As others have pointed out, these meetings are meant to be open to your co-workers, so discussing personal grievances at them is not acceptable in the first place. But trying to keep your meeting somewhat contained and out of the way of the other teams is a reasonable effort.

I would find it very odd if team-members working together on the same project aren't seated near each other - if that isn't the case, a change in seating arrangements might be in order, so that you can hold these meetings together in a semi-private manner around one person's desk.

If your team is not seated near each other, perhaps one of your co-workers has a desk that is more isolated than the others, or co=workers who are not around at the usual time of your stand-up meeting - this would be an ideal location for your meeting.

And if management isn't completely against the idea of moving the meeting to an enclosed office space, but cannot find one, you could take a moment of your time (when you aren't supposed to be busy doing something else) to find some space yourself, that you know is open at the time of your meeting, and suggest holding it there if appropriate.

You might even be able to hold it outside, if your office area has an outdoors space that belongs to your company, and enough freedom that you could reasonably suggest this - but it would be fairly unusual and awkward to hold business meetings in a space even more open to the public, so I wouldn't recommend it.

The bottom line is, if there isn't any office desk that offers more privacy, and no other location in your building to hold the meeting or elsewhere, you may be stuck holding it around other people. In which case, try to keep the meeting brief, try to stick to tasks related directly to your work, and try not to say anything you wouldn't want to say in front of your co-workers - if someone outside your group is holding up your work, you should be telling them this before it comes up in the meeting, then you can briefly mention it at the so that your co-workers know you've already addressed this issue to the best of your ability.

  • your comments were good but I think your bottom-line is exactly describing the OP situation: they feel the need to comment on some stuff related to other teams failing to do their work. I can't see why it should be avoided? For instance, "I couldn't deliver this yesterday because team X delivered a buggy feature that impacted me". While true and clear, this may sound rude (as in an indirect finger-in-the-face) to that team X. Commented Aug 4, 2016 at 16:51
  • @igorsantos07 The bottom line is exactly describing the problem OP is facing - because there might not be a location they can move to, and they might have to put up with holding the meeting where it is, and will have to act accordingly. And to be clear, if there is something that another team needs to do for them to continue work, they should politely let that team know outside the meeting, and only briefly bring it up at the stand-up If asked what they are doing and why they haven't progressed
    – Zibbobz
    Commented Aug 4, 2016 at 17:09
  • Oh, got it. I only read the question as in "give me solutions", not in "can I work around those limitations?". My mention on the issue with other teams is that any comment may sound pointy to some people, but indeed it's wrong to open up a discussion about other's work during a standup. Commented Aug 4, 2016 at 19:14

I'll give you a Scrum answer.

  1. Limit the time allocated to each team member: if you do this uncompromisingly, the total time will look after itself. We gave everybody 2 minutes for the 3 questions: what tasks did you complete yesterday? What will you do today? What is getting in your way? I used an egg timer to indicate when 2 minutes had passed.
  2. If you find that your team member Alice is being blocked by team Dodo, say, write it down, and move on the team member Bob. Don't allow Alice to spend time dumping on team Dodo. When the (presumed) majority who aren't being blocked are done, dismiss them, and have a one-on-one with Alice about team Dodo.
  3. I found that holding the standup at desks worked better that taking time to go to a meeting room, booting out the previous meeting, waiting for stragglers, etc. But do you not have any non-work spaces, such as an atrium or cafeteria?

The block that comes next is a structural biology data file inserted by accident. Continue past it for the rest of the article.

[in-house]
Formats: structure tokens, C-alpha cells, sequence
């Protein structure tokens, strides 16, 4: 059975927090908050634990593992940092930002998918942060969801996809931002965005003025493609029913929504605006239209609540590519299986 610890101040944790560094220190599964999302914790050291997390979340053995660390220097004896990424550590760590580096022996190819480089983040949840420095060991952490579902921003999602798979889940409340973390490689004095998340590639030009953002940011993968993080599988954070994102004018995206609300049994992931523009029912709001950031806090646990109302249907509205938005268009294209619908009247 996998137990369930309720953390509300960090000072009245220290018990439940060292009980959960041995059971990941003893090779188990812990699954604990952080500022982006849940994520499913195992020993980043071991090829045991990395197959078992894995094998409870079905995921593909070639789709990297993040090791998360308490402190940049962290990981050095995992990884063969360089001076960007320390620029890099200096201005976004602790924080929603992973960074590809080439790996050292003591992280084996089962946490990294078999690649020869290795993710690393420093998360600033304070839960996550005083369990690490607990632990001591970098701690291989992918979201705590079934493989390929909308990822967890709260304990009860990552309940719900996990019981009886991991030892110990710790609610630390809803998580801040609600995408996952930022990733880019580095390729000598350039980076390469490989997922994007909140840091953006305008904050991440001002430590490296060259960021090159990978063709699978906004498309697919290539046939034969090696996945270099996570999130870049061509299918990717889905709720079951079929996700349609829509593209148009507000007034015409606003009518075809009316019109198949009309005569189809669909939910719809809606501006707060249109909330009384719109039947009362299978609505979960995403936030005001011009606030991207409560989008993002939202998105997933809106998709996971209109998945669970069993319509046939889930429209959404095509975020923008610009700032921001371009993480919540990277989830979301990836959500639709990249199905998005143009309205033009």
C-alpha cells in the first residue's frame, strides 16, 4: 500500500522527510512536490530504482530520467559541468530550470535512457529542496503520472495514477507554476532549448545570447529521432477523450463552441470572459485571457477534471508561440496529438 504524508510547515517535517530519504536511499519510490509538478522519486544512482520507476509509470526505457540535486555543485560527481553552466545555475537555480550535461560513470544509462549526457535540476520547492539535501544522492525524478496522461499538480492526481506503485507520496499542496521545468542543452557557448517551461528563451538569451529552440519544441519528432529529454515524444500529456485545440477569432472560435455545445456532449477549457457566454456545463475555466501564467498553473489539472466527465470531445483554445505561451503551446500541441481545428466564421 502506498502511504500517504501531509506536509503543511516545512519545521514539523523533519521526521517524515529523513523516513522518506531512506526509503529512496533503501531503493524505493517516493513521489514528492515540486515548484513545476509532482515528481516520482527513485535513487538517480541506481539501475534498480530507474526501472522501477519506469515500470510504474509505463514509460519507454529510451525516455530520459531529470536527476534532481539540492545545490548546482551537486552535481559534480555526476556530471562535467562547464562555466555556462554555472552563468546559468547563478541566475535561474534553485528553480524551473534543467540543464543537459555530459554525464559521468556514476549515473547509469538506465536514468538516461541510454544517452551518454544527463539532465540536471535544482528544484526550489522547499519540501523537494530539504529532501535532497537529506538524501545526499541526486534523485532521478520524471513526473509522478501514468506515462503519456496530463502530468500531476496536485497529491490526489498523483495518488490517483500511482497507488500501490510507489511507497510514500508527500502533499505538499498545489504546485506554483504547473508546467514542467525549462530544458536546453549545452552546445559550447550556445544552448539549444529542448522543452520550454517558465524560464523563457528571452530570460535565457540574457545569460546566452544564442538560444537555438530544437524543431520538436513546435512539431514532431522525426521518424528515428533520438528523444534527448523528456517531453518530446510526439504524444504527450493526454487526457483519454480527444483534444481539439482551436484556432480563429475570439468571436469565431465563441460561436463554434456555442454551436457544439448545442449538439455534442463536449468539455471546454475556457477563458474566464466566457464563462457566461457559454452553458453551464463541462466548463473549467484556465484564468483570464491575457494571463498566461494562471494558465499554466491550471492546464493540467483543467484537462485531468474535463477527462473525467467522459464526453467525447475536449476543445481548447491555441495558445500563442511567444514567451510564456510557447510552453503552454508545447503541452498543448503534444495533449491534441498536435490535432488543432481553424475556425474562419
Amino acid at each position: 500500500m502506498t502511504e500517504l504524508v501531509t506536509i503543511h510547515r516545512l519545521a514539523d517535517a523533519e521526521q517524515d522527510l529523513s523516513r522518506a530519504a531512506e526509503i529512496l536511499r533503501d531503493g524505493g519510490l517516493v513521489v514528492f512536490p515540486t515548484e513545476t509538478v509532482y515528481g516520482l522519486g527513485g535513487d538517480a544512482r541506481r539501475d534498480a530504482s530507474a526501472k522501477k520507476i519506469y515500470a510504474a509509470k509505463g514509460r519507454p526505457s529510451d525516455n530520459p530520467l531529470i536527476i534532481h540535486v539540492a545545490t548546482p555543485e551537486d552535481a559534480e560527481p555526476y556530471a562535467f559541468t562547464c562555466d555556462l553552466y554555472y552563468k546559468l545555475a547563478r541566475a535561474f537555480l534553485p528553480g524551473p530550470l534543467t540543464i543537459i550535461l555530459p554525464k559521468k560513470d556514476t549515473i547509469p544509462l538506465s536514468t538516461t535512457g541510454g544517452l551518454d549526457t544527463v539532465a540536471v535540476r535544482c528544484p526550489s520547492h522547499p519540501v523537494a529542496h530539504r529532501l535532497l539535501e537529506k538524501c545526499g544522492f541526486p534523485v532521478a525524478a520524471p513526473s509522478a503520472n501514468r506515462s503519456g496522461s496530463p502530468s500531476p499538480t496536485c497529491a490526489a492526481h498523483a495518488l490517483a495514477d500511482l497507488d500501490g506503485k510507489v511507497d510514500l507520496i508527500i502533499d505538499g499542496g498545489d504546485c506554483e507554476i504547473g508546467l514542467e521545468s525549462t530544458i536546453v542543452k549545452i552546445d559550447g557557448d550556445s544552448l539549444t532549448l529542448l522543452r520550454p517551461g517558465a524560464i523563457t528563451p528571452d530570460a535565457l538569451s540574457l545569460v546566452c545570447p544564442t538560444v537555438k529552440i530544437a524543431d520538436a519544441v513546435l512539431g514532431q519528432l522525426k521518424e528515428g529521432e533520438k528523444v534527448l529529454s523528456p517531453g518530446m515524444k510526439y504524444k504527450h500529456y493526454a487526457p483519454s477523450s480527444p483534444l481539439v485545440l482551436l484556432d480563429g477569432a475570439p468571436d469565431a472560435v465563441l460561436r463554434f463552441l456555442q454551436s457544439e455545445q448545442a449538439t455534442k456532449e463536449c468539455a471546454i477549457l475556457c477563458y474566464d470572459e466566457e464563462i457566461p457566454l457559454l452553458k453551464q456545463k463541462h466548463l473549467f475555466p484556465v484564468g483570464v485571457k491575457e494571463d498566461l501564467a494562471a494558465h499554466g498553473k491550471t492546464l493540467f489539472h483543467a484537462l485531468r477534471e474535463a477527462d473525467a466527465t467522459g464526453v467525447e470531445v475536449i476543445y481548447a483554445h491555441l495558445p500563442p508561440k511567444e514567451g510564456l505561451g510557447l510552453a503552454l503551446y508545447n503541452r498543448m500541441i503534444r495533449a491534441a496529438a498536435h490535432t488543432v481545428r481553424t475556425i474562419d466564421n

At my previous company, the largest project's daily standup was held near other people's desks. It was very disruptive. I once asked why they didn't get a room and was told that they needed access to the test machines they were standing in front of. (I'm not sure why that matters at a standup, but I didn't push further.) So, the first thing is to find out if there is some specific reason they think they need to meet there as opposed to somewhere else. If the specific location matters to them, there might not be much you can do.

Assuming it's not something like that: when some are content with the status quo and others want a change, the burden of doing something about it falls to the latter. You've suggested moving and they haven't. Your coworkers might have complained about the noise and it didn't help. What can you do to make it easier to get the outcome you want? Perhaps you can find and book a suitably-sized, conveniently-located meeting room -- then your suggestion isn't "get a room" but "I've got a room; let's meet there". If the concern is openness, make sure everybody knows when and where that meeting is and that anybody can walk in.

If you do need to talk about other teams out in the open, you can report facts without conveying opinions or frustration. But it can be frustrating to have to run everything you might say in your 2 minutes of air time through the "can this be taken badly if overheard?" filter, I agree. If you need to make the "it's bad to be overheard" argument, try casting it that way -- you want people to focus on sharing needed information, not on monitoring the potential audience and perhaps withholding information as a result.

  • @JoeStrazzere pretty hard; it was part of a whole lab setup with private networking and stuff. Commented Aug 4, 2016 at 17:28

Let me switch and focus on something nobody else has mentioned.

Find a room.

I don’t mean book one, or go through normal channels, but every time you do a stand up, find the nearest unoccupied room and use it. Don't worry about whether the room is booked - if nobody is in it, use it. If your workplace is anything like mine there are loads of rooms booked by somebody for a meeting that doesn't actually happen. A stand up should be short enough that if the room isn't occupied then it won't get occupied until the stand up is over.

The Scrummaster can take a few minutes before standup to scout available rooms. If you really can't find one, find another space that disturbs others as little as possible. Only when that isn't an option should you meet in the general working space.